The fish market in Puerto Ayora

After I had satisfied my hunger (LAN had generously provided one sweet on the flight from Quito to Guayaquil and a packet of Chocolate Chip Cookies and a sachet of fried bananas between Guayaquil and Baltra), I headed out of town on a walk to Tortuga Bay, a beautiful white beach. The route passed through some native Galápagos dry forest vegetation, with cacti and other extraordinary plants, with Galápagos Mockingbirds singing from the tops of the Opuntia trees and pecking around on the ground along the trail.

A Galapagos Mockingbird

That evening I had been very kindly invited to join Paul and Ulli, my two German fellow travellers-in-distress (i.e. without bags), who were staying with Matthias and Cristina, a German-Brazilian couple who have been working in Galápagos for some time. They had organised a barbecue in their garden, and we were royally entertained and fed by Cristina…many thanks to her! Here I also met an Ecuadorian student who is about to go to do his Master’s degree at Wageningen University, in the Netherlands, where I also teach!!! I may even meet him in a course! The following morning I was not up as early as I should have been, the two previous mornings’ early starts having well and truly caught up with me. However, after breakfast I headed straight to the Charles Darwin Research Centre, which among other tasks, operates a semi-free-range nursery for giant tortoises that have, for various reasons, ended up there. Here I latched onto a group of Ecuadorians who were having a guided tour, and I discreetly listened to their guide explaining the various features of this excellent facility. I wondered at the story of Lonesome George, the last known survivor of the Pinta island subspecies of Giant Tortoise, who is now over 100 years old, but has failed to produce any offspring with the females of other similar island subspecies with whom he is penned.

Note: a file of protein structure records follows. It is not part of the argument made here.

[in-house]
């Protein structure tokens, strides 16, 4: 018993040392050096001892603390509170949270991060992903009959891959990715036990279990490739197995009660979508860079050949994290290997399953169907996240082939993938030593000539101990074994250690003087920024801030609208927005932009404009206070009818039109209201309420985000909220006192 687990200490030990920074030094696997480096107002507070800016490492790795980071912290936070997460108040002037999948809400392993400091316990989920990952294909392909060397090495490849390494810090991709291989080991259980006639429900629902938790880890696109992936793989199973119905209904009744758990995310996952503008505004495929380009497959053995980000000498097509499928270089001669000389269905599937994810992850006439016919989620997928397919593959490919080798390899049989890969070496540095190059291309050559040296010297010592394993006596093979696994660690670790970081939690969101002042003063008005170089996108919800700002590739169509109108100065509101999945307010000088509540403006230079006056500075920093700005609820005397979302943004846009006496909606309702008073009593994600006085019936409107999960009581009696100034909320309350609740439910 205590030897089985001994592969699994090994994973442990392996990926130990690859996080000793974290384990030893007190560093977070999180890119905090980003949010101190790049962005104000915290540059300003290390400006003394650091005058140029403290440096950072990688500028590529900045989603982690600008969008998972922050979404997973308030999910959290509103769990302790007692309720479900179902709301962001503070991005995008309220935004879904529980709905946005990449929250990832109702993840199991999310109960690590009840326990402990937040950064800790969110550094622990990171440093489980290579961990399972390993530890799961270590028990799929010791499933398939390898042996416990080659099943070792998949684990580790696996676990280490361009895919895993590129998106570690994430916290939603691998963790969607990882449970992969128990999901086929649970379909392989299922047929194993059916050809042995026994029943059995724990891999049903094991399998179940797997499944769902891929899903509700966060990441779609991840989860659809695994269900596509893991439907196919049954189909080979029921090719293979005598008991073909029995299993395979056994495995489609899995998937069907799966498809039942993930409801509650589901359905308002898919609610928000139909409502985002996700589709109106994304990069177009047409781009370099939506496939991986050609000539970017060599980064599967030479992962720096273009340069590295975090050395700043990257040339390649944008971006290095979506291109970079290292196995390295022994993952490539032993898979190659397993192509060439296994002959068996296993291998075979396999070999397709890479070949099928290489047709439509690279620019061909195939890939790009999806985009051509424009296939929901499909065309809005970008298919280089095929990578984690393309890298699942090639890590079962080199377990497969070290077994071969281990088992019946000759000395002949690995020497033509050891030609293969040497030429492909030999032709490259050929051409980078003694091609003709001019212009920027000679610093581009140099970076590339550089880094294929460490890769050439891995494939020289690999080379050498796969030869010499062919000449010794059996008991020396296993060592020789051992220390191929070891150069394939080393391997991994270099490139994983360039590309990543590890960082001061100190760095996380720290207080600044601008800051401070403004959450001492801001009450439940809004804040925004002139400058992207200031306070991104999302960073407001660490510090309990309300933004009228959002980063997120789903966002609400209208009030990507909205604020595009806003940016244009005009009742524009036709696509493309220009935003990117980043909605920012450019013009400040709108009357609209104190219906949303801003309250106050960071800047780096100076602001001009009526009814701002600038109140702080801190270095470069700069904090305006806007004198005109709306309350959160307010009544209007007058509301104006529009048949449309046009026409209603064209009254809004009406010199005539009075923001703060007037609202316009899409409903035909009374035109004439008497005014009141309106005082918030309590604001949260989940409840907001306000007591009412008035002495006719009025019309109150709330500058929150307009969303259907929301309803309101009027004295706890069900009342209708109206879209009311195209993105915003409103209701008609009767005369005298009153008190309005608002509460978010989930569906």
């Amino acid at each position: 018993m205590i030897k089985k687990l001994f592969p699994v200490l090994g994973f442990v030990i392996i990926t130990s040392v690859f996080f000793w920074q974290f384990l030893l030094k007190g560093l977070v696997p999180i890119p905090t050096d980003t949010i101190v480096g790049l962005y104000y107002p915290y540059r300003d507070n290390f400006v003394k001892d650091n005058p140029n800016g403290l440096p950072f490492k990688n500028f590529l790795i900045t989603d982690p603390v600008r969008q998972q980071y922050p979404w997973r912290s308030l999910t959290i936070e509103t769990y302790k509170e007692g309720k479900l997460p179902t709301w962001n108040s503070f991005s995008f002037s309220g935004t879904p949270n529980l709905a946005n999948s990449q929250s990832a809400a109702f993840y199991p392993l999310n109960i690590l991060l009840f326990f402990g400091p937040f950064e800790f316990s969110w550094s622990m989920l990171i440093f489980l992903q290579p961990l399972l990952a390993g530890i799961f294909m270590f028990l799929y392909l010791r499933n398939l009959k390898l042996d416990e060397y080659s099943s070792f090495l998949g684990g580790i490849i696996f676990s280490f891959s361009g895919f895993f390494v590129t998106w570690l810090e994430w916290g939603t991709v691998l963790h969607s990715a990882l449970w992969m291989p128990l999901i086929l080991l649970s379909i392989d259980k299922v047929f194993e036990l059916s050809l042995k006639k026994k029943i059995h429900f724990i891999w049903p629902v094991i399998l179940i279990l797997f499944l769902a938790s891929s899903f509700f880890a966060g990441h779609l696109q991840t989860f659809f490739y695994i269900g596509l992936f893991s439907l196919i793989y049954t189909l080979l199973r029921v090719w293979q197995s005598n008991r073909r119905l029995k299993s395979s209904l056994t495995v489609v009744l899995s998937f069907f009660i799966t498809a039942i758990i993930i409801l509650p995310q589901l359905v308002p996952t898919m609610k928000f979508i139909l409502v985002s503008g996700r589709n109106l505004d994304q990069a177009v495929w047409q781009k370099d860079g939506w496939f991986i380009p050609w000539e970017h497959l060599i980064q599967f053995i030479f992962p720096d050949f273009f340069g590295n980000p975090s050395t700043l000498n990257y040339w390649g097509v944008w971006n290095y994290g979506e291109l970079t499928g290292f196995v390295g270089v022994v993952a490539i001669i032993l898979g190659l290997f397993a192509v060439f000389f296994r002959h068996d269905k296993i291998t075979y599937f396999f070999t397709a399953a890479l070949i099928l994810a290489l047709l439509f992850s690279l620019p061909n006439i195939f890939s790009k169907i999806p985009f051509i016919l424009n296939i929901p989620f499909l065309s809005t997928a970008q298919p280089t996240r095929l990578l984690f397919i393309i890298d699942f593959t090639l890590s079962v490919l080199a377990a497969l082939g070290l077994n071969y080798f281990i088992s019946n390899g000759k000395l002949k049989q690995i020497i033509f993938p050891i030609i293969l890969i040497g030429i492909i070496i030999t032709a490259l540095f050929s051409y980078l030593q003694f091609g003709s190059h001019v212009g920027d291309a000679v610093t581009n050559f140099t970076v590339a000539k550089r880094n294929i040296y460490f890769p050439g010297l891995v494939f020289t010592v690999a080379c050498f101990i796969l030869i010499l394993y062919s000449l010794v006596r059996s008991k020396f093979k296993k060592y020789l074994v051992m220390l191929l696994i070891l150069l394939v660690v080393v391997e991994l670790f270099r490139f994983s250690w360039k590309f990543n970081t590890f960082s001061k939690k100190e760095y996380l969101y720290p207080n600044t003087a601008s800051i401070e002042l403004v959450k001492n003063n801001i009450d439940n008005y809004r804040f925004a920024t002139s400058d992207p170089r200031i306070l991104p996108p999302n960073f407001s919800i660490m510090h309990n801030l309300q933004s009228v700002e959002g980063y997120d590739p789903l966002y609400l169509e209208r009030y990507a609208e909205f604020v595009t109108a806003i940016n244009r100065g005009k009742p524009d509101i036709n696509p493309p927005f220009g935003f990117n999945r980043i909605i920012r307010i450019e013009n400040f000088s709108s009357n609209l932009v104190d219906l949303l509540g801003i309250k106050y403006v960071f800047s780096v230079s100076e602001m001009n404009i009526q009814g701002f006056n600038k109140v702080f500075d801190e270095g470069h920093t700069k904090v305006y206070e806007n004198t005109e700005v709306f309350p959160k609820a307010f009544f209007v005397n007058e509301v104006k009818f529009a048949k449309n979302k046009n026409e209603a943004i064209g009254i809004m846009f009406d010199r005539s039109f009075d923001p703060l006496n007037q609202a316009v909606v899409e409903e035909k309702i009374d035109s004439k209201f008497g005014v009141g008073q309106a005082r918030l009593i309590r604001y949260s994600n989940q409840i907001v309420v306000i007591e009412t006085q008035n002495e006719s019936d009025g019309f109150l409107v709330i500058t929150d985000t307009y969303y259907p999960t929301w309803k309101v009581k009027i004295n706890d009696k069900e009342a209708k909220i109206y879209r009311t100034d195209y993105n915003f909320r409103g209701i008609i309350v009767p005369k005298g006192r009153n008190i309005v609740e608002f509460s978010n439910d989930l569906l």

Lonesome George, perhaps on the lookout for a female

Self in front of a bust of Darwin

Following this highly interesting visit, I headed back to the hotel to grab my bags, and then continued down to the port to catch the fast boat for the two-hour crossing to the island of Isabela. Observing seabirds from this boat was near impossible as it raced across the ocean, crashing onto each wave in a jaw-breaking way, as well as having dark blue plastic windows through which it was almost impossible to see. I did manage to see several Audubon’s Shearwaters, lots of unidentified Storm Petrels, two flocks of Red-necked Phalaropes, as well as several Masked Boobies. Finally, we arrived at Puerto Villamil, a small settlement on the south cost of this, the largest island, and I checked into my beachfront hotel, the Albemarle (the old English name for the island of Isabela). I was amused to find that one of my neighbouring rooms was called James, and the other Champion, both old English names of other islands.



After a quick wash and brush up, I walked out along the beautiful white sandy beach to the west, seeing various birds including Brown Noddy, Royal Tern, Whimbrel, Sanderling, etc. I shortly reached a wonderful area of mangroves and lagoons just behind the beach…this is the habitat of the highly endangered Mangrove Finch, of which only around 110 still exist, but I was sadly unlucky with this species. Black-necked Stilts and Moorhens were pecking about on the edge of the pools, and a posse of about seven White-cheeked Pintails were dabbling in the shallows.

Looking back after entering the mangroves

Evening view west of Villamil

The following morning was a real highlight. I had booked a boat tour out to the reefs in front of the harbour of Villamil, and before even leaving the jetty, a Galápagos Penguin had appeared, “flying” through the clear blue waters directly below. The short journey across the lagoon produced two more penguins, and a Blue-footed Booby posing on the rocks – I had seen several of these before, but only in flight. 

Galapagos Penguins